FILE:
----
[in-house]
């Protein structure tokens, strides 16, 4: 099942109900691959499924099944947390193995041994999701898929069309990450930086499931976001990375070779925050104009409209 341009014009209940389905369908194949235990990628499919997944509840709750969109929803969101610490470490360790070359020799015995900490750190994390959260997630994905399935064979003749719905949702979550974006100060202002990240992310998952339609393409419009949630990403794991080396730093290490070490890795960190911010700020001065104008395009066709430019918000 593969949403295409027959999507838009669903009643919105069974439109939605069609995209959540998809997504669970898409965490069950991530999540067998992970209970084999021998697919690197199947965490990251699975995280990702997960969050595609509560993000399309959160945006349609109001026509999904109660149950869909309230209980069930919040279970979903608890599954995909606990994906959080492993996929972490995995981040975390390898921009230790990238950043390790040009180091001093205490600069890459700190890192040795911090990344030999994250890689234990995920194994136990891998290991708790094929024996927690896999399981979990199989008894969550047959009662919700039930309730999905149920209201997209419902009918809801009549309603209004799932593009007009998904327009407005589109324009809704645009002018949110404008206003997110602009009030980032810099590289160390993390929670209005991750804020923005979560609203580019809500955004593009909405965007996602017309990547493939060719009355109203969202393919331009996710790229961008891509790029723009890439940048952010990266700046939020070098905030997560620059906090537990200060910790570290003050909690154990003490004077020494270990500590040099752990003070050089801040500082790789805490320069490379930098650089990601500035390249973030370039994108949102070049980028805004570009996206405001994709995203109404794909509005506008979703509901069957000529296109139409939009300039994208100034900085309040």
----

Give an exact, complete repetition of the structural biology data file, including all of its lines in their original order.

[in-house]
């Protein structure tokens, strides 16, 4: 099942109900691959499924099944947390193995041994999701898929069309990450930086499931976001990375070779925050104009409209 341009014009209940389905369908194949235990990628499919997944509840709750969109929803969101610490470490360790070359020799015995900490750190994390959260997630994905399935064979003749719905949702979550974006100060202002990240992310998952339609393409419009949630990403794991080396730093290490070490890795960190911010700020001065104008395009066709430019918000 593969949403295409027959999507838009669903009643919105069974439109939605069609995209959540998809997504669970898409965490069950991530999540067998992970209970084999021998697919690197199947965490990251699975995280990702997960969050595609509560993000399309959160945006349609109001026509999904109660149950869909309230209980069930919040279970979903608890599954995909606990994906959080492993996929972490995995981040975390390898921009230790990238950043390790040009180091001093205490600069890459700190890192040795911090990344030999994250890689234990995920194994136990891998290991708790094929024996927690896999399981979990199989008894969550047959009662919700039930309730999905149920209201997209419902009918809801009549309603209004799932593009007009998904327009407005589109324009809704645009002018949110404008206003997110602009009030980032810099590289160390993390929670209005991750804020923005979560609203580019809500955004593009909405965007996602017309990547493939060719009355109203969202393919331009996710790229961008891509790029723009890439940048952010990266700046939020070098905030997560620059906090537990200060910790570290003050909690154990003490004077020494270990500590040099752990003070050089801040500082790789805490320069490379930098650089990601500035390249973030370039994108949102070049980028805004570009996206405001994709995203109404794909509005506008979703509901069957000529296109139409939009300039994208100034900085309040």